New director...Tips on working with casted actors
Posted 29 July 2011 - 02:23 PM
-Sorry for the amount of questions
Posted 29 July 2011 - 04:02 PM
You keep free actors by treating them well, along with having enough help so that they believe the film is of a level of quality worth being a part of, and is being executed as professionally as possible.
If you don't have a somewhat professional casting process, good actors will smell this a mile a way and wont even show up to begin with.
Posted 29 July 2011 - 04:21 PM
i usually give the release forms out after the actors or models or performers have had their work captured--
I also have my release forms worded so that it gives me the right to use everything shot on certain dates rather than for a film or project title--For me, this works better because I often change the title of whatever I might be doing-----just google 'release form' and you should find a multitude online. They are all pretty much the same so pick the one that makes the most sense to you and gives you complete ownership---
I also pretty much find everyone online and if you are doing something serious with a crew and other tech people it might be a good idea to meet them first and make sure they are not going to flake out (very common) --there are even contracts to this extent, but if they are volunteering it is harder to force someone or demand recuperative money if they don't show up....if your project is larger scale (some crew other than you) it might be a better bet to explain to them that they are playing an integral role and their cooperation is essential...
What ultimately motivates people is gain. Be it monetary or artistic enrichment or a fun atmosphere- Money is a wonderful incentive. A lot of actors do work for free, if you can find a way to pay someone even a small amount hourly or as a flat fee, more as a gratuity than as a wage (so as not to be insulting), you will much more likely find the actors there and on time and ready to go. But if it is people you know or who like the project they might do it without pay, their gain being part of the work.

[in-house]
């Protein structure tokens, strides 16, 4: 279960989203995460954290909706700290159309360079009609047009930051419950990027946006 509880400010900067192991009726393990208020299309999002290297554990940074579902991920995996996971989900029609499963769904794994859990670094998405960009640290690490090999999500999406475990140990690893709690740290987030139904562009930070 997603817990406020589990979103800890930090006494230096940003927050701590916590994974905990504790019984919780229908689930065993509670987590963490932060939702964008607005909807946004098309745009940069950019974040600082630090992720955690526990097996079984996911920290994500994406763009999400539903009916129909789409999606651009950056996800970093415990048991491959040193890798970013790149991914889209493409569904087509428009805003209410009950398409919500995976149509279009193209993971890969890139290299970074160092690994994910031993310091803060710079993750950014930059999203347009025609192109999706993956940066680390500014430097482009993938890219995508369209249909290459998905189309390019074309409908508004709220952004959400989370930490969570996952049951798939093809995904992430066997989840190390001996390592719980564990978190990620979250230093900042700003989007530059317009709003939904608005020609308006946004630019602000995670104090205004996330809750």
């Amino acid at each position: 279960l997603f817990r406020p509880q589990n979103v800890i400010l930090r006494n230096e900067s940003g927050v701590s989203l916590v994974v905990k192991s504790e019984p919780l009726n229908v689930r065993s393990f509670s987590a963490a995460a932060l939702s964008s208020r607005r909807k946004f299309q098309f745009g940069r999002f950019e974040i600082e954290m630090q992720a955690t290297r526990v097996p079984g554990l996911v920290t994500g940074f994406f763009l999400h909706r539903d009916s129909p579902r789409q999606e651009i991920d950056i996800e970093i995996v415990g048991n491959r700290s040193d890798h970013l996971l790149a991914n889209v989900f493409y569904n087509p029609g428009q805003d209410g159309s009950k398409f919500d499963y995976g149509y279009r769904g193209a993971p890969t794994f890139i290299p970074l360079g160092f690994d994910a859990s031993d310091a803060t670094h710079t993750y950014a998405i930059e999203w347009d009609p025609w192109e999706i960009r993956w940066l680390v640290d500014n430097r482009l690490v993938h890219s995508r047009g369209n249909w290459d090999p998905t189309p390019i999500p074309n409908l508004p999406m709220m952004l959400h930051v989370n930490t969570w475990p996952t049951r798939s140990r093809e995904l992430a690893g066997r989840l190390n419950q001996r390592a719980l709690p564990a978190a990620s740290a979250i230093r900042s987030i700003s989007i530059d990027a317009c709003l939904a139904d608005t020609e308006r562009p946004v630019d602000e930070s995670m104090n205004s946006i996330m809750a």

Historically different directors approach lines and things differently- You can always have readings and rehearsals if you like--Some people like to have as few rehearsals as possible to keep them fresh...Scheduling a meeting with everyone might be a good way to see who is full on board--
As a person who uses non-actors regularly and preferably, it can be a bit of a challenge, especially if they look and feel perfect but feel like they don't know what they are doing, or have never been in a film or in front of a camera before, or think they're doing something wrong-- reassurance and patience making them feel comfortable seem to have worked best for me--
most of my thoughts are for dealing with 'non-actors' as opposed to 'non experienced actors'---and all things are subject to change based on the film you are trying to make--
Posted 01 August 2011 - 01:26 PM
Each production is different but on my last film which is 13 minutes, it was about a week after casting I assembled my entire cast and crew at a table read where they all signed and we got to know each other. At this stage don't expect the actors to have their parts down. We took notes and improved the script from there. A week after that I held a rehearsal with the new script in place and made sure all the motivation was there in the actors. I didn't start filming until about 5 weeks after the audition which seems slow but there was a lot to be done.